Billions of pounds must be spent to restore quality and access in the adult social care system to an “acceptable” standard, peers have urged.
A report by the House of Lords Economic Affairs Committee called on the Government to spend £8 billion a year to fix “underfunding” in the system.
It suggested introducing free personal care so those with critical needs can receive help with daily activities.
The committee said such a move – even though it may prove more expensive than some alternatives – could reduce demand for residential care and health care by encouraging people to seek domiciliary care earlier.
According to the report, 1.4 million older people had an unmet care need last year, while public funding was £700 million lower than 2010/11 in real terms in 2017/18.
The peers called on the Government to produce a White Paper with “clear and plausible proposals” for sustainable adult social care funding, warning that with each delay the level of unmet need in the system increases.
They said £8 billion a year in additional funding would be required to restore care quality and access to 2009/10 standards for adult social care, with more required in the future as the population grows older.
And the committee recommended the Government introduce a basic entitlement to publicly funded personal care for people with “substantial and critical levels of need” – a measure the Health Foundation and the King’s Fund estimate would cost £7 billion if introduced in 2020/21.
“Accommodation and living costs, which everyone incurs irrespective of their care needs, would continue to be met by the individual.”
Lord Forsyth of Drumlean, chairman of the Economic Affairs Committee, said: “Social care is severely underfunded. More than a million adults who need social care aren’t receiving it, family and friends are being put under greater pressure to provide unpaid care, and the care workforce continues to be underpaid and undervalued.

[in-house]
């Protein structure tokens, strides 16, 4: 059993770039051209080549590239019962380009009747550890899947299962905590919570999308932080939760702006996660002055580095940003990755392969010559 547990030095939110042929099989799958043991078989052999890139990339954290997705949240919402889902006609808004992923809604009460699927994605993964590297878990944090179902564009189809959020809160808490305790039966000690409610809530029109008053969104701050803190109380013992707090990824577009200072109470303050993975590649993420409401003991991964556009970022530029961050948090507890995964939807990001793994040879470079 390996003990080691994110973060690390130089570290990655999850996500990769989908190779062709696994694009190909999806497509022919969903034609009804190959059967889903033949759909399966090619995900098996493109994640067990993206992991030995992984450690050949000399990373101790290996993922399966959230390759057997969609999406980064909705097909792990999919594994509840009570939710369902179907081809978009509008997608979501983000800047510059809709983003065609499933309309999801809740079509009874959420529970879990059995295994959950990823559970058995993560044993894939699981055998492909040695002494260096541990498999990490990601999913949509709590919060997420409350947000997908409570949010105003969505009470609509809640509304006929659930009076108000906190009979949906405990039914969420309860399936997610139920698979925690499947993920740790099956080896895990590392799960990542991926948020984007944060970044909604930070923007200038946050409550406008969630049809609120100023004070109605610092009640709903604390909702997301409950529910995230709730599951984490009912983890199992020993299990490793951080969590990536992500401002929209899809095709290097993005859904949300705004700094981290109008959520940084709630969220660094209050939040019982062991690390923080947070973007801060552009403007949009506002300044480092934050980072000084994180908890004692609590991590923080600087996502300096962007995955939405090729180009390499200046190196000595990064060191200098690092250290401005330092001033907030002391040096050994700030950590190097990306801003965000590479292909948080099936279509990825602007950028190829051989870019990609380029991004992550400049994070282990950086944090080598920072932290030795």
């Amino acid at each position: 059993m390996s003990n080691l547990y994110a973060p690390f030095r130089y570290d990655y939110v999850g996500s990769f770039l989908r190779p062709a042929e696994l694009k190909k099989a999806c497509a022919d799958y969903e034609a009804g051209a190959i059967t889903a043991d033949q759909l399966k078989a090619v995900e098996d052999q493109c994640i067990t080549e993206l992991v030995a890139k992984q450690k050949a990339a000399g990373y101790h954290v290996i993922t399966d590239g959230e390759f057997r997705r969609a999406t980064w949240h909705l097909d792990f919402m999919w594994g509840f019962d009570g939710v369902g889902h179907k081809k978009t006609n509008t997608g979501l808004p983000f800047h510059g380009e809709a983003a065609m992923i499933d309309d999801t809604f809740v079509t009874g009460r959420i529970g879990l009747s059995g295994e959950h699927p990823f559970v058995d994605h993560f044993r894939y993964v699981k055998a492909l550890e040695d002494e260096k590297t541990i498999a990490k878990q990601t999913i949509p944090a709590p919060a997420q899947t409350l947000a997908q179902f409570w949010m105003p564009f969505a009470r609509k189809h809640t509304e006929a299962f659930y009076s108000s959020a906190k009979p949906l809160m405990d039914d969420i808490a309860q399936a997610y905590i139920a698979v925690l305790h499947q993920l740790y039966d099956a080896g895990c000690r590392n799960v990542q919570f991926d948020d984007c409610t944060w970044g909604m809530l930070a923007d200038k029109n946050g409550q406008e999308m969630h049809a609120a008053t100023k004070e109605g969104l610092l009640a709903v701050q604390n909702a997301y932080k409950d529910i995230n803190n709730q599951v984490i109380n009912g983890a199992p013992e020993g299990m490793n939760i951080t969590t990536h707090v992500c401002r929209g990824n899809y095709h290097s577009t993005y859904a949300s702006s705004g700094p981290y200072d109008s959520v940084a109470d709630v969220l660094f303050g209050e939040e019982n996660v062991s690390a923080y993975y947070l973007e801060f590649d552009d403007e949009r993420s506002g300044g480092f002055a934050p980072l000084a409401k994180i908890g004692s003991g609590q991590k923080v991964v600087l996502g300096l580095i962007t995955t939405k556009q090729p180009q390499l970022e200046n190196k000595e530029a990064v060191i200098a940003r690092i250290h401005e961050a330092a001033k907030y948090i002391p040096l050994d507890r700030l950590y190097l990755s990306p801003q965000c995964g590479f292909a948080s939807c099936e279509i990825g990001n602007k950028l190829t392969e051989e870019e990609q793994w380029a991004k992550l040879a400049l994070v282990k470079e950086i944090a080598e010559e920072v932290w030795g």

“The whole system is riddled with unfairness. Someone with dementia can pay hundreds of thousands of pounds for their care, while someone with cancer receives it for free.
“Local authorities are increasingly expected to fund social care themselves, despite differences in local care demands and budgets.
“The reduction in social care funding has been greatest in the most deprived areas. And local authorities can’t afford to pay care providers a fair price, forcing providers to choose whether to market to those people who fund their own care or risk going bankrupt.
“Fixing underfunding is not difficult. The Government needs to spend £8 billion now to return quality and access in the system to an acceptable standard.
“Fixing unfairness is more complicated, but the Government has ducked the question for too long. They need to publish a White Paper, not a Green Paper, with clear proposals for change now.
“We think that change should include the introduction of free personal care, ensuring those with critical needs can receive help with essential daily activities like washing, dressing and cooking. Our recommendations will cost money, but social care should be a public spending priority.
“By 2023/24, the NHS funding will have increased by £20.5 billion per year. This is more than the entirety of local authority adult social care expenditure.”
Shadow social care minister Barbara Keeley said: “This report is yet another sign that social care services are at breaking point.
“The Government’s relentless and savage cuts to council budgets have caused a crisis with £7.7 billion taken out of social care funding since 2010, cuts that even Jeremy Hunt now accepts were wrong and went too far. Boris Johnson must now do so too.
A Department of Health and Social Care spokeswoman said: “We have given local authorities access to up to £3.9 billion more dedicated funding for adult social care this year and a further £410 million is available for adults and children’s services.
“We will set out our plans to reform the social care system at the earliest opportunity to ensure it is sustainable for the future.”